Every so often we would pause the CD to get out and climb to some lookout, either on a hilltop or one of the towers that had been erected to give visitors a view that will help them understand the movement of troops. There's a certain paradox about Gettysburg's landscape. It's very quiet and peaceful. There are no billboards. Traffic moves slowly. But there is also an acute awareness of what happened here, so its serenity is the serenity of a cemetery. And of course when we got back into the car we turned the CD back on, and it was like watching the battle resume.
For all the death and destruction that we reimagined at Gettysburg and at other stops that day, including Antietam, 50 miles south in western Maryland, and Harpers Ferry, where John Brown's raiders tried to end slavery through violent insurrection, the scenery as we traversed Virginia the next day could hardly have been more peaceful. In the cold December air, horses covered in bright rugs exhaled frost and looked out on the roads from their paddocks.
Our destination was Charlottesville, and as we rode through back roads of an undulating landscape of pastures and forests, we were also working our way further back in time, to a place linked to the country's founders. We were ready to explore the nation's creators now that we had seen the site of its rupture. Eight of those founders were born in Virginia, including George Washington, whose Mount Vernon is the most visited residence in America after the White House itself. While we did stop there, what stood out were the more intimate presidential homes near Charlottesville, where three founding fathers, Thomas Jefferson, James Madison and James Monroe, had plantations. Their houses illustrate how different these men, who were friends and regular guests and hosts, were from one another.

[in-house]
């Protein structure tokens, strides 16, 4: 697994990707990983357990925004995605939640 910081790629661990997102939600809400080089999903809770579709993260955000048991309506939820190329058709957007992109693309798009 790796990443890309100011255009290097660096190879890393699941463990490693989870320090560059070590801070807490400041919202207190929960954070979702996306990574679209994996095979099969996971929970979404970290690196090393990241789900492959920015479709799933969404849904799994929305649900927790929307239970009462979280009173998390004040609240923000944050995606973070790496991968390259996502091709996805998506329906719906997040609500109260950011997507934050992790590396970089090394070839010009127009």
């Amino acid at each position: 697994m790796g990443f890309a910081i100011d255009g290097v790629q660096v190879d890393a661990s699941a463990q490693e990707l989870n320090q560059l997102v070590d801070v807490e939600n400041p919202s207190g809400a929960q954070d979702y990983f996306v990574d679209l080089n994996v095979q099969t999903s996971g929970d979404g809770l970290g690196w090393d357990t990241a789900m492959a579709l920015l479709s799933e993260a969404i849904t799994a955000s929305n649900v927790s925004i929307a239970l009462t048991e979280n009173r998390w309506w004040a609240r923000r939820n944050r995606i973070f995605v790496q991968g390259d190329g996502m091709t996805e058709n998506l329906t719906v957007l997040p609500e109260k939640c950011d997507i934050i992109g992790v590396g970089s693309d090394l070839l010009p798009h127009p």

Madison settled at Montpelier in Orange, a 25-minute drive from Charlottesville. There, he retreated like a monk into a palatial cell, its wide windows serving up a splendid vista of the Blue Ridge Mountains. He set up a library with 4,000 volumes and forged himself into a kind of philosopher-king, and the Father of the Constitution.
Soft-spoken, famous for his towering mind and short stature, Madison did not have children of his own. So in 1844, eight years after he died, his wife, Dolley, deep in debt, sold the house. Eventually it wound up in the possession of the du Ponts, who added 33 rooms and a horse track and patched over the red brick with pale pink stucco. In 1983, they bequeathed it to the National Trust. The restoration, which removed the stucco, was completed only in 2008, and the décor and arrangement of the rooms today is based on how things would have been in the period and from accounts left by Madison's visitors.
What comes across is an unassuming man. In one room, he put his own portrait in a lower corner, well below Washington and Adams. In the dining room, it was easy to imagine Madison sitting in the middle of the table rather than at the head, as visitors said he did, allowing him to hear everyone. Dolley, who had been widowed at 25 before Madison met her, was famously social and did the talking.